How QUICKLY one can complete steps 1-6 will bear heavily on one's grade.  It doesn't matter how one gets through the semester, it matters how one TAKES the exams.  Sitting in study groups can help to understand tuff concepts, or to make outlining easier, or simply to provide supportive company.  But unless such a group practices writing out answers, they won't do as well as they could have.  Again, as in my initial post, I am not saying this is the only way to succeed (i.e. it's not "gospel"), because success will depend on many other aspects of preparation and study (and luck), I am simply saying that it is arguably the best way to get as high a score on exams as one's knowledge, preparation and luck will allow. 

The "confidence" of 1L's is rattled throughout the semester by the fear of being called on in class and looking unprepared or idiotic. This fear, while understandable, is unfounded. As also noted in my initial post, flailing in class if called on is unlikely to harm one's grade, and killing it in class is unlikely to help one's grade.  By stressing to 1L's the fact that how they actually TAKE their exams is crucial, I make no guarantee of success, nor do I hope to rattle their confidence. But make no mistake 1L's, next year at this time, your success in the recruiting process will be based on how well you did on your first year exams.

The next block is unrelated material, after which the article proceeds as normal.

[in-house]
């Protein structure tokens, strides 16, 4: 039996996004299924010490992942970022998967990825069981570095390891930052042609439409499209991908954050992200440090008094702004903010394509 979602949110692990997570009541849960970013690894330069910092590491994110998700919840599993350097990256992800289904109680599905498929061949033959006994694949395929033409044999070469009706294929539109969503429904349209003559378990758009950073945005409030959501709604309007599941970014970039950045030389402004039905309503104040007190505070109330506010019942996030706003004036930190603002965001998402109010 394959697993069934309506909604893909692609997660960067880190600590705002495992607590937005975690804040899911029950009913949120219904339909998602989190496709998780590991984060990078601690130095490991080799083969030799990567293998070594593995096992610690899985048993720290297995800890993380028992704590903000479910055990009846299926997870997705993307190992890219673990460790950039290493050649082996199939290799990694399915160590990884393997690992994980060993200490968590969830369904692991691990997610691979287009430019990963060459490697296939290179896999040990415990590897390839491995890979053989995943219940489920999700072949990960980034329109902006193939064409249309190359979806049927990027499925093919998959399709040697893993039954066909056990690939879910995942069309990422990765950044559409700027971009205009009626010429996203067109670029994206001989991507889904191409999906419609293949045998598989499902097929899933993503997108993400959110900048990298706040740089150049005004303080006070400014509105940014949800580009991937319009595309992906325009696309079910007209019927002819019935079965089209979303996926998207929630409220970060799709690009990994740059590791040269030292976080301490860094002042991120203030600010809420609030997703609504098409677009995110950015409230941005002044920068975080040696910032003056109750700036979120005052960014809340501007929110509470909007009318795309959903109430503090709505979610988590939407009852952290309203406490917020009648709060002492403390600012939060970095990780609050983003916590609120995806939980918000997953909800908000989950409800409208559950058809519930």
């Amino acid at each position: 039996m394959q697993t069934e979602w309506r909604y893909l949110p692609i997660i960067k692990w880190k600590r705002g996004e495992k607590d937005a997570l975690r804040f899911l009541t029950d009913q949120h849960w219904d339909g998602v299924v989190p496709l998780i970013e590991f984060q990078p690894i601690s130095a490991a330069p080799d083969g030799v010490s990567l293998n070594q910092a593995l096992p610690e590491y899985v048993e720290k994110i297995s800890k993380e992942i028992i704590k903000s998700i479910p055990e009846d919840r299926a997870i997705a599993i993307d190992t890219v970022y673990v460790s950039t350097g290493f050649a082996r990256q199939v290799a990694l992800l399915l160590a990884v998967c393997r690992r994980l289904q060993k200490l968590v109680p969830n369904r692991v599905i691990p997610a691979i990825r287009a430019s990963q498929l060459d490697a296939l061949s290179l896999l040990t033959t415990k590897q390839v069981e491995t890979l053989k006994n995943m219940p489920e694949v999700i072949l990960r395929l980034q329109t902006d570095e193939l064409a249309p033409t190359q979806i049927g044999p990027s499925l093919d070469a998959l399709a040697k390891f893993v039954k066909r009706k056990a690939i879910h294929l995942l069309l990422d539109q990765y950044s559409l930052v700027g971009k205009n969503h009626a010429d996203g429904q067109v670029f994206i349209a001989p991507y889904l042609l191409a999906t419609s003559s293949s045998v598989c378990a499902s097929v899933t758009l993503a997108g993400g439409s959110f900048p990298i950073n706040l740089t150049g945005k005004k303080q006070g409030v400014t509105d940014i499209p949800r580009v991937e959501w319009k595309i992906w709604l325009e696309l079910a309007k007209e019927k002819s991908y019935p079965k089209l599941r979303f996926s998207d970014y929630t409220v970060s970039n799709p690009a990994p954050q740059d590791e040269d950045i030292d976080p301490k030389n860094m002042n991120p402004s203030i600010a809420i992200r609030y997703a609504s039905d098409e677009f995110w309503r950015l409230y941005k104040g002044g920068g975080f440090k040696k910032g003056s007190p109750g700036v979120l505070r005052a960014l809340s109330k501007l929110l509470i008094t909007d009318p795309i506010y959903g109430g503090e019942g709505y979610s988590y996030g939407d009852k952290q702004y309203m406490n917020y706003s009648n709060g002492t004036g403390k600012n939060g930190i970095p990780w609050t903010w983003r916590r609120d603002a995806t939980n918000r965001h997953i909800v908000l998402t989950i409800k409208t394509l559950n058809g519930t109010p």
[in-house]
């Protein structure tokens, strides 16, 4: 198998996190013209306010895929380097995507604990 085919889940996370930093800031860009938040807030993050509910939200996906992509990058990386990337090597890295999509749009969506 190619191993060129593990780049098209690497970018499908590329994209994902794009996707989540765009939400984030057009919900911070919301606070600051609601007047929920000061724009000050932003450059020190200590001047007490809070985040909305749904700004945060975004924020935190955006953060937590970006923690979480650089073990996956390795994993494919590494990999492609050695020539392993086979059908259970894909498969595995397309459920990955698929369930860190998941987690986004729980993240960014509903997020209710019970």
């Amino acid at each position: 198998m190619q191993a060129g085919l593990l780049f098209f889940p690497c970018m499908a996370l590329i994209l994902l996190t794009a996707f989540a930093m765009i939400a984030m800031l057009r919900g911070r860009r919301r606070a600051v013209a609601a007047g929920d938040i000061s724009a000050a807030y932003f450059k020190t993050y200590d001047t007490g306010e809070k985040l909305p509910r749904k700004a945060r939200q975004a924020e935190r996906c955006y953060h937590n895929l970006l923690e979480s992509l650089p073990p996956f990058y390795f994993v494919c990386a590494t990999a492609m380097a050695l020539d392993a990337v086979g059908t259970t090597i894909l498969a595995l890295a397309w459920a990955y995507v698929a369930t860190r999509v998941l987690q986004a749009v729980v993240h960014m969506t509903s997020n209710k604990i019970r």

It is, of course, silly that the ability to complete steps 1-6 faster than 65-95% (depending on your school) of your classmates can have such a tremendous impact on your career prospects (at least right out of the gate), but it is the arbitrary and senseless system in which you must function. (Note: If you plan to hang your own shingle after graduation, good for you, best of luck, and you simply need to pass your courses. As such, you should be able to work while in school, to minimize your debt. You can disregard my "gospel.") 

Current Law Students / Re: Does briefing cases as a 1L = waste of time?
« on: August 23, 2007, 11:11:36 AM »
1. All law schools tell their new students to brief cases.  It's the best way to learn how to spot issues, see how a court states a legal rule, applies the rule to the facts, and draws a conclusion.  This is how most exam answers are written, and how basic legal arguments are developed.